I grew up with house help because I’m a TCK, and so when I became a SAHM, I immediately equated the cleanliness of my childhood home with the expected standard for all SAHM. It took me about five months to realize that I don’t have a full-time helper like my mom did and that I could lower my expectations a bit. Our apartment gets cluttered easily so we have to be good about remembering to put things back after we’ve used them, and the other big issue is dusting/vacuuming because of where we live. It’s amazing how clean the floor looks and then next thing I know there are mutant dust bunnies scuttling around the apartment trying to avoid paying rent. (Mooches.)

    For me, relaxing my standards really helped. I still have folks over–we host team meetings and a cell group on rotation as well as having students over periodically. I used to get so stressed if everything wasn’t perfect, but I think the more I have guests in my home, the less stressed I feel because so far no one has given me any side-eye for having some dishes in the sink or a pretty full garbage can. Establishing loose routines for cleaning also helps. I try to get certain tasks done on certain days, but I am working on letting go of anxiety if that doesn’t go according to plan. ๐Ÿ˜‰

  14. Ashley Felder November 18, 2016

    Such a good post! And so many good thoughts in the comments!

    About the cups (how funny that this is such a popular topic): Similar to mentioned above, each kid has their designated cup. (2 are water bottles with straws that I, ahem, have to remember to wash on occasion…) The younger 2 can’t reach where they are in the cabinet, so they have no desire to get a new one. And, the rule is they have to stay on the dining room table (I’m tired of spills on my rug!) so they always know where it is.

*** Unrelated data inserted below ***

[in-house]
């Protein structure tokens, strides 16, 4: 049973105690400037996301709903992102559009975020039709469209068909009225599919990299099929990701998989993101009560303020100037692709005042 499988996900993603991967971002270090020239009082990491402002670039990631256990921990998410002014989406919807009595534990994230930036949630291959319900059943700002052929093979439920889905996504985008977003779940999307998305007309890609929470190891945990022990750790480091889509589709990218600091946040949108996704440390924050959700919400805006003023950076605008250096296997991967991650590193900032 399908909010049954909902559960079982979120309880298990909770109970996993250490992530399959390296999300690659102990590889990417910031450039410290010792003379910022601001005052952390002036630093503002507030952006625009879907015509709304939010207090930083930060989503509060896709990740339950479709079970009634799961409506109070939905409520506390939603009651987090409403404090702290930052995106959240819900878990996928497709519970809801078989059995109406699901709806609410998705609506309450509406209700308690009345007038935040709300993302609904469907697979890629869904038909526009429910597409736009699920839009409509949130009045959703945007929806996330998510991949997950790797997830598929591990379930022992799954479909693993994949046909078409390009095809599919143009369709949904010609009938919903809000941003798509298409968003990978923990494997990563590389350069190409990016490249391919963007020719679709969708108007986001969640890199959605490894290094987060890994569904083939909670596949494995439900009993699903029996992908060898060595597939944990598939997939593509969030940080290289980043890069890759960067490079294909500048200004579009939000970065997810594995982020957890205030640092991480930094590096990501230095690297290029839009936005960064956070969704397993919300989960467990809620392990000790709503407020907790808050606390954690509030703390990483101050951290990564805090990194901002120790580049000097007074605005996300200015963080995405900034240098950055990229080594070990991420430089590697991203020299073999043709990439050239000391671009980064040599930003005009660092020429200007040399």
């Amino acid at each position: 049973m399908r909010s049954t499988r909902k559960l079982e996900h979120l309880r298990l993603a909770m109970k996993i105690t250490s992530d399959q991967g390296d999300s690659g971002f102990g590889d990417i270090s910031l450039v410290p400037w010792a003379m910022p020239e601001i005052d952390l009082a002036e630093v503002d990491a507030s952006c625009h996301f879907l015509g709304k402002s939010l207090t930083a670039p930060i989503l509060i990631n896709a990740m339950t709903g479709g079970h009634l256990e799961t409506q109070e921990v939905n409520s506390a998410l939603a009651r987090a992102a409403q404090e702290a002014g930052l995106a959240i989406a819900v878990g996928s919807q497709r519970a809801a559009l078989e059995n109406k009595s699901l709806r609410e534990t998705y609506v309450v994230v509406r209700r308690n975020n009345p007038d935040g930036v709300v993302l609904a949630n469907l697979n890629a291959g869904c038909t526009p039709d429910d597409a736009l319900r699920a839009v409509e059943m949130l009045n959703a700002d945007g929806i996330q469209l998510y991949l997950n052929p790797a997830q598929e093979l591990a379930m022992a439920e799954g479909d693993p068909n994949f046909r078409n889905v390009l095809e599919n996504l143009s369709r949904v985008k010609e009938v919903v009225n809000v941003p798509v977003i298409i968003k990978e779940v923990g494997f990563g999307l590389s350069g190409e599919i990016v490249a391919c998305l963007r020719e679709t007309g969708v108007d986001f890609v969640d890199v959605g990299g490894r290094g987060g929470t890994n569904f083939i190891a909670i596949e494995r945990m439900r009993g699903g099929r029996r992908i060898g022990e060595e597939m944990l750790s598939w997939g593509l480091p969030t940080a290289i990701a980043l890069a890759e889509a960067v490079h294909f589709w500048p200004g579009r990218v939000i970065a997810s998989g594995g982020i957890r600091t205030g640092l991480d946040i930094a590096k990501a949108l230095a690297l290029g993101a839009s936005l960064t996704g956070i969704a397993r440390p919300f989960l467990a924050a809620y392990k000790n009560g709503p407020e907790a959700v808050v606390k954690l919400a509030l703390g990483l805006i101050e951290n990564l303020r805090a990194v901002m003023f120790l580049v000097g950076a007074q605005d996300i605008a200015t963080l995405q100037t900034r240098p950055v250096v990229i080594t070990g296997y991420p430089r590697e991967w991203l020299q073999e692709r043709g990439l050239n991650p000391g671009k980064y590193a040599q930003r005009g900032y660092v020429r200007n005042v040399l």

As for house help, in the past, we’ve had one come 1-2 mornings a week. When we arrived in this city 2 years ago, the team didn’t have one! I was scared to death! I was coming to a new city with a 6yo, 4yo, and 3mo old. I NEEDED her! I somehow survived (very dirt-ily, I’m sure) for 7 months, then I said…k, it’s time we find one. We found a gracious woman from the fellowship who felt sorry enough to help these poor foreigners. ๐Ÿ˜‰ I could write a whole post on how difficult it was for me to train her on how we did things, but now I can’t imagine being here without her. She’s amazing! And, this semester, because my husband and my duties have increased exponentially, we upped her days to 4. I was, again, scared to death to have her around that much. But, we have a rhythm now. 2 days she takes the toddler outside to play and gets veggies for me (and she LOVES pushing her around, acting like she’s hers!), 1 day she cleans, 1 day she cooks a meal. Some weeks, we tell her to go home early, which she appreciates since she’s working 40 hours/week in 5 households on our team (!!!), and I really like that flexibility.

    One more note and I’m done with this novel: YES, ALL THE AMENS to no more poop in underwear! Except I still have one more to train. #allthetears